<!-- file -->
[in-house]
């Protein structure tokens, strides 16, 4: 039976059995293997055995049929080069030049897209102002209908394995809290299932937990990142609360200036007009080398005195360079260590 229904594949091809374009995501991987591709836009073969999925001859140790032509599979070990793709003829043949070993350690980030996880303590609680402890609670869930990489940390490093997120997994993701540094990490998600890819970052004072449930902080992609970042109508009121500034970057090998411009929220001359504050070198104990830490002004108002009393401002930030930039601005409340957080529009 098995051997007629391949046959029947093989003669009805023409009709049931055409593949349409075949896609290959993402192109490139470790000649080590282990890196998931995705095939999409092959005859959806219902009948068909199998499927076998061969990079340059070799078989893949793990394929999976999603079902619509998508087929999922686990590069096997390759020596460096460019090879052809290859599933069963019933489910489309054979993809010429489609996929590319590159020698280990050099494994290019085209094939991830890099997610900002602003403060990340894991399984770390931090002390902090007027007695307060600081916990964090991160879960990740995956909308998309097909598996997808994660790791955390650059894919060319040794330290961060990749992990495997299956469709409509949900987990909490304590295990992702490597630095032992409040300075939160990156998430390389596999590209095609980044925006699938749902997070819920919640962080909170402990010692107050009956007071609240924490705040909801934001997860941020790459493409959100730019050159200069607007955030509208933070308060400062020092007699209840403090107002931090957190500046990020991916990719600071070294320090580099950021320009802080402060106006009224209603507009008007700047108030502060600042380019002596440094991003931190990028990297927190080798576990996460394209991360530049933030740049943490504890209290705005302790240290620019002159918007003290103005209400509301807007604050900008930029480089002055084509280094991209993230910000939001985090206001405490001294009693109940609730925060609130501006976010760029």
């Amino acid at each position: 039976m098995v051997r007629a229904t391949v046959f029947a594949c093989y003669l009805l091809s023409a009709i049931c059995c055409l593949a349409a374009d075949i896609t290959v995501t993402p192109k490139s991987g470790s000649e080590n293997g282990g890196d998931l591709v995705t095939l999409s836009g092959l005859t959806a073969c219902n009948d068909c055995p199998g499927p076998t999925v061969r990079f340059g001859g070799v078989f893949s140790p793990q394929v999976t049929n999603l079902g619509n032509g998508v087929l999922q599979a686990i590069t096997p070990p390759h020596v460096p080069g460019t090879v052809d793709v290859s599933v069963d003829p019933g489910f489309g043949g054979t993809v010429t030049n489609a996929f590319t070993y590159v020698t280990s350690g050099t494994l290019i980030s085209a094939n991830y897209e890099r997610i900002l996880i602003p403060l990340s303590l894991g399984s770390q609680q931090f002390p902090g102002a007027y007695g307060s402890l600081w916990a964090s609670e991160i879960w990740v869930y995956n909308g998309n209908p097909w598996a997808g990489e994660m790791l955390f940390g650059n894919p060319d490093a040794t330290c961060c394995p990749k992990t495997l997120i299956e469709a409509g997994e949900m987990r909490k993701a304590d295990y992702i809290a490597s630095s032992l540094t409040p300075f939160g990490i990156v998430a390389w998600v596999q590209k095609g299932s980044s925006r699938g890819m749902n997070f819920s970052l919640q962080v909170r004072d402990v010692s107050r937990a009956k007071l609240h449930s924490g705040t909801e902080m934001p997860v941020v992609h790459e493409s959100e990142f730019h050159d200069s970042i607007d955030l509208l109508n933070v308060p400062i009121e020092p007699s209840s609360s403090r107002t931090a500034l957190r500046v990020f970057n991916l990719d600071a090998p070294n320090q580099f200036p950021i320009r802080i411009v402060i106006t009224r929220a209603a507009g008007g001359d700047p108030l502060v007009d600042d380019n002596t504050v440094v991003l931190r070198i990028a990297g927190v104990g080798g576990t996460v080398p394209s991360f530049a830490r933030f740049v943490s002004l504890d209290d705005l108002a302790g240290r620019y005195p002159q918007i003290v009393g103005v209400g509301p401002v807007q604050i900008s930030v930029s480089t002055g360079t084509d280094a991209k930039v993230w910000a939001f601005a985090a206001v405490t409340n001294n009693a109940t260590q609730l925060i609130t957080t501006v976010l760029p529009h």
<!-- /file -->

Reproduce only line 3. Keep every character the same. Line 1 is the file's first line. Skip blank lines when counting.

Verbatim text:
């Amino acid at each position: 039976m098995v051997r007629a229904t391949v046959f029947a594949c093989y003669l009805l091809s023409a009709i049931c059995c055409l593949a349409a374009d075949i896609t290959v995501t993402p192109k490139s991987g470790s000649e080590n293997g282990g890196d998931l591709v995705t095939l999409s836009g092959l005859t959806a073969c219902n009948d068909c055995p199998g499927p076998t999925v061969r990079f340059g001859g070799v078989f893949s140790p793990q394929v999976t049929n999603l079902g619509n032509g998508v087929l999922q599979a686990i590069t096997p070990p390759h020596v460096p080069g460019t090879v052809d793709v290859s599933v069963d003829p019933g489910f489309g043949g054979t993809v010429t030049n489609a996929f590319t070993y590159v020698t280990s350690g050099t494994l290019i980030s085209a094939n991830y897209e890099r997610i900002l996880i602003p403060l990340s303590l894991g399984s770390q609680q931090f002390p902090g102002a007027y007695g307060s402890l600081w916990a964090s609670e991160i879960w990740v869930y995956n909308g998309n209908p097909w598996a997808g990489e994660m790791l955390f940390g650059n894919p060319d490093a040794t330290c961060c394995p990749k992990t495997l997120i299956e469709a409509g997994e949900m987990r909490k993701a304590d295990y992702i809290a490597s630095s032992l540094t409040p300075f939160g990490i990156v998430a390389w998600v596999q590209k095609g299932s980044s925006r699938g890819m749902n997070f819920s970052l919640q962080v909170r004072d402990v010692s107050r937990a009956k007071l609240h449930s924490g705040t909801e902080m934001p997860v941020v992609h790459e493409s959100e990142f730019h050159d200069s970042i607007d955030l509208l109508n933070v308060p400062i009121e020092p007699s209840s609360s403090r107002t931090a500034l957190r500046v990020f970057n991916l990719d600071a090998p070294n320090q580099f200036p950021i320009r802080i411009v402060i106006t009224r929220a209603a507009g008007g001359d700047p108030l502060v007009d600042d380019n002596t504050v440094v991003l931190r070198i990028a990297g927190v104990g080798g576990t996460v080398p394209s991360f530049a830490r933030f740049v943490s002004l504890d209290d705005l108002a302790g240290r620019y005195p002159q918007i003290v009393g103005v209400g509301p401002v807007q604050i900008s930030v930029s480089t002055g360079t084509d280094a991209k930039v993230w910000a939001f601005a985090a206001v405490t409340n001294n009693a109940t260590q609730l925060i609130t957080t501006v976010l760029p529009h």